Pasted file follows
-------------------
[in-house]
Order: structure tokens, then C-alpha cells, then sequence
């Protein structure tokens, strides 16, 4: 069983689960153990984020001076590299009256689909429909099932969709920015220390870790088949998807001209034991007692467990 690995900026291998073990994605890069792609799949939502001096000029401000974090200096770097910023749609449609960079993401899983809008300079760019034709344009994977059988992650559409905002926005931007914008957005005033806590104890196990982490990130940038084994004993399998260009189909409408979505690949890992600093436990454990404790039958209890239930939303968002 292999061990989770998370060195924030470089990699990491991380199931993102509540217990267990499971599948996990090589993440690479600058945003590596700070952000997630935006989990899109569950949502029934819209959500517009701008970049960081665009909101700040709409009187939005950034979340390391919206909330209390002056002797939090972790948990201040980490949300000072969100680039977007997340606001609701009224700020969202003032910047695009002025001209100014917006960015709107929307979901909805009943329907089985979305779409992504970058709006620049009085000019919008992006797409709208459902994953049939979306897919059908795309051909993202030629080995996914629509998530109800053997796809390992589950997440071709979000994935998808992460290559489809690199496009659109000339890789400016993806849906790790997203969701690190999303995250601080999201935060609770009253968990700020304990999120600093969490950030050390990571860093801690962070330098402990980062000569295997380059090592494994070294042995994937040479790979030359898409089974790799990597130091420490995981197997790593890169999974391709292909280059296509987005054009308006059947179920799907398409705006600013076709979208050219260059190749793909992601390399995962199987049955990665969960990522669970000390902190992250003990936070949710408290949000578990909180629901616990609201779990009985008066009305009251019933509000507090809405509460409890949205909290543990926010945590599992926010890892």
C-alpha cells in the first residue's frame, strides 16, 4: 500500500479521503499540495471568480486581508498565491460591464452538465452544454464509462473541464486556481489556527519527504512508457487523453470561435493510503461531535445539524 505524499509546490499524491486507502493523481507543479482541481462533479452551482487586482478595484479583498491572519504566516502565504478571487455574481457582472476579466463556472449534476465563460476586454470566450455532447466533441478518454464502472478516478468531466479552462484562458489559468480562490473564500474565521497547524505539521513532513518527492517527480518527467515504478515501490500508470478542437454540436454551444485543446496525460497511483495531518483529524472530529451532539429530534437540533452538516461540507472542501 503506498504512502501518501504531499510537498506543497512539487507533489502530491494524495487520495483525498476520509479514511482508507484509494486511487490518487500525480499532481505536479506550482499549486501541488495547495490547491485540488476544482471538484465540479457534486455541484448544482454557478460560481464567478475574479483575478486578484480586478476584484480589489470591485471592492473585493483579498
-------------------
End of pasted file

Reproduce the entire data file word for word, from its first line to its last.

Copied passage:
[in-house]
Order: structure tokens, then C-alpha cells, then sequence
């Protein structure tokens, strides 16, 4: 069983689960153990984020001076590299009256689909429909099932969709920015220390870790088949998807001209034991007692467990 690995900026291998073990994605890069792609799949939502001096000029401000974090200096770097910023749609449609960079993401899983809008300079760019034709344009994977059988992650559409905002926005931007914008957005005033806590104890196990982490990130940038084994004993399998260009189909409408979505690949890992600093436990454990404790039958209890239930939303968002 292999061990989770998370060195924030470089990699990491991380199931993102509540217990267990499971599948996990090589993440690479600058945003590596700070952000997630935006989990899109569950949502029934819209959500517009701008970049960081665009909101700040709409009187939005950034979340390391919206909330209390002056002797939090972790948990201040980490949300000072969100680039977007997340606001609701009224700020969202003032910047695009002025001209100014917006960015709107929307979901909805009943329907089985979305779409992504970058709006620049009085000019919008992006797409709208459902994953049939979306897919059908795309051909993202030629080995996914629509998530109800053997796809390992589950997440071709979000994935998808992460290559489809690199496009659109000339890789400016993806849906790790997203969701690190999303995250601080999201935060609770009253968990700020304990999120600093969490950030050390990571860093801690962070330098402990980062000569295997380059090592494994070294042995994937040479790979030359898409089974790799990597130091420490995981197997790593890169999974391709292909280059296509987005054009308006059947179920799907398409705006600013076709979208050219260059190749793909992601390399995962199987049955990665969960990522669970000390902190992250003990936070949710408290949000578990909180629901616990609201779990009985008066009305009251019933509000507090809405509460409890949205909290543990926010945590599992926010890892």
C-alpha cells in the first residue's frame, strides 16, 4: 500500500479521503499540495471568480486581508498565491460591464452538465452544454464509462473541464486556481489556527519527504512508457487523453470561435493510503461531535445539524 505524499509546490499524491486507502493523481507543479482541481462533479452551482487586482478595484479583498491572519504566516502565504478571487455574481457582472476579466463556472449534476465563460476586454470566450455532447466533441478518454464502472478516478468531466479552462484562458489559468480562490473564500474565521497547524505539521513532513518527492517527480518527467515504478515501490500508470478542437454540436454551444485543446496525460497511483495531518483529524472530529451532539429530534437540533452538516461540507472542501 503506498504512502501518501504531499510537498506543497512539487507533489502530491494524495487520495483525498476520509479514511482508507484509494486511487490518487500525480499532481505536479506550482499549486501541488495547495490547491485540488476544482471538484465540479457534486455541484448544482454557478460560481464567478475574479483575478486578484480586478476584484480589489470591485471592492473585493483579498